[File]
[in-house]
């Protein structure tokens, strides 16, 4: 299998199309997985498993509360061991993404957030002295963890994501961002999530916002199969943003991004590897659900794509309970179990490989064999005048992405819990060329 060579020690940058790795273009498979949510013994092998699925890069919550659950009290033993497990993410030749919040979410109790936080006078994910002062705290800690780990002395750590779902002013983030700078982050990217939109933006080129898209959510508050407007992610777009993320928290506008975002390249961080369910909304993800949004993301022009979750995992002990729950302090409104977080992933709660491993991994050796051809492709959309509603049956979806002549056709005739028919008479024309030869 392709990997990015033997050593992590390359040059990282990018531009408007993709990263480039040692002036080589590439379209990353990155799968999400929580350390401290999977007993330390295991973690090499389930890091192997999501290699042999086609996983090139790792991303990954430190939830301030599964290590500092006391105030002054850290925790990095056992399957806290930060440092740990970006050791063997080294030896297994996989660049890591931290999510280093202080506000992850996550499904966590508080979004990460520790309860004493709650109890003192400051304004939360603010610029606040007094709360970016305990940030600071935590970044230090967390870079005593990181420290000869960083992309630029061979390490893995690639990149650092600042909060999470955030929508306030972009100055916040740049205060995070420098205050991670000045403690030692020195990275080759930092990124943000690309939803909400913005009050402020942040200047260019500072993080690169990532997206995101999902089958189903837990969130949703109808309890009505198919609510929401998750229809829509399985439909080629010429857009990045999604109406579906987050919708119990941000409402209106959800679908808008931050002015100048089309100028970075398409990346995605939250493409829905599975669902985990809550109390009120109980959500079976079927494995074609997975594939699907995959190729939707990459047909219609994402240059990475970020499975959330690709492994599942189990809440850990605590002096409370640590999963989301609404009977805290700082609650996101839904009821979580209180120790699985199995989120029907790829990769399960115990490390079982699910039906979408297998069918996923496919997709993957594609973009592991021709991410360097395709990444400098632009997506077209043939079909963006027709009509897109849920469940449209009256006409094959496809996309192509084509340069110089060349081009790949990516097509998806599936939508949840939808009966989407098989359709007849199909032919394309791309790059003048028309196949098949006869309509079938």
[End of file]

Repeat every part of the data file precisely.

[in-house]
């Protein structure tokens, strides 16, 4: 299998199309997985498993509360061991993404957030002295963890994501961002999530916002199969943003991004590897659900794509309970179990490989064999005048992405819990060329 060579020690940058790795273009498979949510013994092998699925890069919550659950009290033993497990993410030749919040979410109790936080006078994910002062705290800690780990002395750590779902002013983030700078982050990217939109933006080129898209959510508050407007992610777009993320928290506008975002390249961080369910909304993800949004993301022009979750995992002990729950302090409104977080992933709660491993991994050796051809492709959309509603049956979806002549056709005739028919008479024309030869 392709990997990015033997050593992590390359040059990282990018531009408007993709990263480039040692002036080589590439379209990353990155799968999400929580350390401290999977007993330390295991973690090499389930890091192997999501290699042999086609996983090139790792991303990954430190939830301030599964290590500092006391105030002054850290925790990095056992399957806290930060440092740990970006050791063997080294030896297994996989660049890591931290999510280093202080506000992850996550499904966590508080979004990460520790309860004493709650109890003192400051304004939360603010610029606040007094709360970016305990940030600071935590970044230090967390870079005593990181420290000869960083992309630029061979390490893995690639990149650092600042909060999470955030929508306030972009100055916040740049205060995070420098205050991670000045403690030692020195990275080759930092990124943000690309939803909400913005009050402020942040200047260019500072993080690169990532997206995101999902089958189903837990969130949703109808309890009505198919609510929401998750229809829509399985439909080629010429857009990045999604109406579906987050919708119990941000409402209106959800679908808008931050002015100048089309100028970075398409990346995605939250493409829905599975669902985990809550109390009120109980959500079976079927494995074609997975594939699907995959190729939707990459047909219609994402240059990475970020499975959330690709492994599942189990809440850990605590002096409370640590999963989301609404009977805290700082609650996101839904009821979580209180120790699985199995989120029907790829990769399960115990490390079982699910039906979408297998069918996923496919997709993957594609973009592991021709991410360097395709990444400098632009997506077209043939079909963006027709009509897109849920469940449209009256006409094959496809996309192509084509340069110089060349081009790949990516097509998806599936939508949840939808009966989407098989359709007849199909032919394309791309790059003048028309196949098949006869309509079938």